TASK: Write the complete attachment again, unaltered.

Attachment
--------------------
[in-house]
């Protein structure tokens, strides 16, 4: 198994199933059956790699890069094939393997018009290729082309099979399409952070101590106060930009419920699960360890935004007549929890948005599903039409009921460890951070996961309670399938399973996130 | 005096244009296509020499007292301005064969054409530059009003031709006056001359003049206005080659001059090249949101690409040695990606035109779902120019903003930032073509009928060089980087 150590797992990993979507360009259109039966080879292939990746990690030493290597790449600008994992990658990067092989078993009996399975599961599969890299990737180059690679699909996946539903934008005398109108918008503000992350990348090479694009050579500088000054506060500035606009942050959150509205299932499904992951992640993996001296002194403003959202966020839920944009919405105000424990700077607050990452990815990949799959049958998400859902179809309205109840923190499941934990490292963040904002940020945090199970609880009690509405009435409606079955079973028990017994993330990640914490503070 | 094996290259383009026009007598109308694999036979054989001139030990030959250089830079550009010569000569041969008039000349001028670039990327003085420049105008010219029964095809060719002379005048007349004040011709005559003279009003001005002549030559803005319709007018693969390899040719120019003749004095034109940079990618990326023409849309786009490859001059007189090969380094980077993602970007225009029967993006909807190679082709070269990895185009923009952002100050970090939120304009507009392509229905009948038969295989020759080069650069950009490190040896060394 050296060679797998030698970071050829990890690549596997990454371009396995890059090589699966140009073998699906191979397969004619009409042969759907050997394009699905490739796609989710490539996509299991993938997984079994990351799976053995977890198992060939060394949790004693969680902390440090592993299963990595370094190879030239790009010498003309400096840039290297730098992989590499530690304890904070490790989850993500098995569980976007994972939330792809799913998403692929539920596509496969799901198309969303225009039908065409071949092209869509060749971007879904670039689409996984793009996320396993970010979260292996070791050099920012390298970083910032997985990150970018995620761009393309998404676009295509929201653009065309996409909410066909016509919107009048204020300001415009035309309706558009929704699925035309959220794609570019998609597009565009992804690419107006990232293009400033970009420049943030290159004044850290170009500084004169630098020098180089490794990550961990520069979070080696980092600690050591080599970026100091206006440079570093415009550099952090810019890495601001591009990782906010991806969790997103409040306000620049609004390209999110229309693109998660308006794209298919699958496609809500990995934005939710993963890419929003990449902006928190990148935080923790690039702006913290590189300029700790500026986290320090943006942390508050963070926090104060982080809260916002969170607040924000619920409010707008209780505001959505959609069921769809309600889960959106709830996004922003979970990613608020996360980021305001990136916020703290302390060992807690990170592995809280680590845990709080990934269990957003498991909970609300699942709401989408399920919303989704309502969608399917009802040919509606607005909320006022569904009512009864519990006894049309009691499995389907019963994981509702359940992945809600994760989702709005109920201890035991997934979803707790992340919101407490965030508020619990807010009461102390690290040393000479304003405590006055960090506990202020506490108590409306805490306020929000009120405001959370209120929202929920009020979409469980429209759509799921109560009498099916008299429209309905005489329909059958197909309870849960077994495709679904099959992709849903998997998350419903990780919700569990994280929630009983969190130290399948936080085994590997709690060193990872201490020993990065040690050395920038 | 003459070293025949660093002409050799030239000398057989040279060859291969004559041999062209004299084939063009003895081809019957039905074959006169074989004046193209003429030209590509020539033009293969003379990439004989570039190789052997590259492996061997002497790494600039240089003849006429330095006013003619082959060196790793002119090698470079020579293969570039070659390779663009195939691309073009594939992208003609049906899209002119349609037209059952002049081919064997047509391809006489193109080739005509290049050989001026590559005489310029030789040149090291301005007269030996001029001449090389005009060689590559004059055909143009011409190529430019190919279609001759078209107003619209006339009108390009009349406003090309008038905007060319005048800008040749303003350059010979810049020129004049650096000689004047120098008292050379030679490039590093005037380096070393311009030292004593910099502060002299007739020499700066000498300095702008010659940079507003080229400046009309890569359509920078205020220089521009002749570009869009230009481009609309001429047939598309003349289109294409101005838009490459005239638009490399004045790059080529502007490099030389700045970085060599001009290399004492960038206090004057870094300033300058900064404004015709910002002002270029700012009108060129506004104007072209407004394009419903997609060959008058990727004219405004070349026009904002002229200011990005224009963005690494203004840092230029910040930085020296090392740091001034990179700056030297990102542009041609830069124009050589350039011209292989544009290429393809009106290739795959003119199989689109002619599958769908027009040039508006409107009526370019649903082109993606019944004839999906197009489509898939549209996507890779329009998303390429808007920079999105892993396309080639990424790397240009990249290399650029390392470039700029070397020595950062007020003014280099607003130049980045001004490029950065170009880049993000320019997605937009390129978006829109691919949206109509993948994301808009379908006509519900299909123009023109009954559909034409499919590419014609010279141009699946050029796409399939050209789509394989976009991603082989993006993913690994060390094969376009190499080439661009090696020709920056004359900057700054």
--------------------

[in-house]
């Protein structure tokens, strides 16, 4: 198994199933059956790699890069094939393997018009290729082309099979399409952070101590106060930009419920699960360890935004007549929890948005599903039409009921460890951070996961309670399938399973996130 | 005096244009296509020499007292301005064969054409530059009003031709006056001359003049206005080659001059090249949101690409040695990606035109779902120019903003930032073509009928060089980087 150590797992990993979507360009259109039966080879292939990746990690030493290597790449600008994992990658990067092989078993009996399975599961599969890299990737180059690679699909996946539903934008005398109108918008503000992350990348090479694009050579500088000054506060500035606009942050959150509205299932499904992951992640993996001296002194403003959202966020839920944009919405105000424990700077607050990452990815990949799959049958998400859902179809309205109840923190499941934990490292963040904002940020945090199970609880009690509405009435409606079955079973028990017994993330990640914490503070 | 094996290259383009026009007598109308694999036979054989001139030990030959250089830079550009010569000569041969008039000349001028670039990327003085420049105008010219029964095809060719002379005048007349004040011709005559003279009003001005002549030559803005319709007018693969390899040719120019003749004095034109940079990618990326023409849309786009490859001059007189090969380094980077993602970007225009029967993006909807190679082709070269990895185009923009952002100050970090939120304009507009392509229905009948038969295989020759080069650069950009490190040896060394 050296060679797998030698970071050829990890690549596997990454371009396995890059090589699966140009073998699906191979397969004619009409042969759907050997394009699905490739796609989710490539996509299991993938997984079994990351799976053995977890198992060939060394949790004693969680902390440090592993299963990595370094190879030239790009010498003309400096840039290297730098992989590499530690304890904070490790989850993500098995569980976007994972939330792809799913998403692929539920596509496969799901198309969303225009039908065409071949092209869509060749971007879904670039689409996984793009996320396993970010979260292996070791050099920012390298970083910032997985990150970018995620761009393309998404676009295509929201653009065309996409909410066909016509919107009048204020300001415009035309309706558009929704699925035309959220794609570019998609597009565009992804690419107006990232293009400033970009420049943030290159004044850290170009500084004169630098020098180089490794990550961990520069979070080696980092600690050591080599970026100091206006440079570093415009550099952090810019890495601001591009990782906010991806969790997103409040306000620049609004390209999110229309693109998660308006794209298919699958496609809500990995934005939710993963890419929003990449902006928190990148935080923790690039702006913290590189300029700790500026986290320090943006942390508050963070926090104060982080809260916002969170607040924000619920409010707008209780505001959505959609069921769809309600889960959106709830996004922003979970990613608020996360980021305001990136916020703290302390060992807690990170592995809280680590845990709080990934269990957003498991909970609300699942709401989408399920919303989704309502969608399917009802040919509606607005909320006022569904009512009864519990006894049309009691499995389907019963994981509702359940992945809600994760989702709005109920201890035991997934979803707790992340919101407490965030508020619990807010009461102390690290040393000479304003405590006055960090506990202020506490108590409306805490306020929000009120405001959370209120929202929920009020979409469980429209759509799921109560009498099916008299429209309905005489329909059958197909309870849960077994495709679904099959992709849903998997998350419903990780919700569990994280929630009983969190130290399948936080085994590997709690060193990872201490020993990065040690050395920038 | 003459070293025949660093002409050799030239000398057989040279060859291969004559041999062209004299084939063009003895081809019957039905074959006169074989004046193209003429030209590509020539033009293969003379990439004989570039190789052997590259492996061997002497790494600039240089003849006429330095006013003619082959060196790793002119090698470079020579293969570039070659390779663009195939691309073009594939992208003609049906899209002119349609037209059952002049081919064997047509391809006489193109080739005509290049050989001026590559005489310029030789040149090291301005007269030996001029001449090389005009060689590559004059055909143009011409190529430019190919279609001759078209107003619209006339009108390009009349406003090309008038905007060319005048800008040749303003350059010979810049020129004049650096000689004047120098008292050379030679490039590093005037380096070393311009030292004593910099502060002299007739020499700066000498300095702008010659940079507003080229400046009309890569359509920078205020220089521009002749570009869009230009481009609309001429047939598309003349289109294409101005838009490459005239638009490399004045790059080529502007490099030389700045970085060599001009290399004492960038206090004057870094300033300058900064404004015709910002002002270029700012009108060129506004104007072209407004394009419903997609060959008058990727004219405004070349026009904002002229200011990005224009963005690494203004840092230029910040930085020296090392740091001034990179700056030297990102542009041609830069124009050589350039011209292989544009290429393809009106290739795959003119199989689109002619599958769908027009040039508006409107009526370019649903082109993606019944004839999906197009489509898939549209996507890779329009998303390429808007920079999105892993396309080639990424790397240009990249290399650029390392470039700029070397020595950062007020003014280099607003130049980045001004490029950065170009880049993000320019997605937009390129978006829109691919949206109509993948994301808009379908006509519900299909123009023109009954559909034409499919590419014609010279141009699946050029796409399939050209789509394989976009991603082989993006993913690994060390094969376009190499080439661009090696020709920056004359900057700054």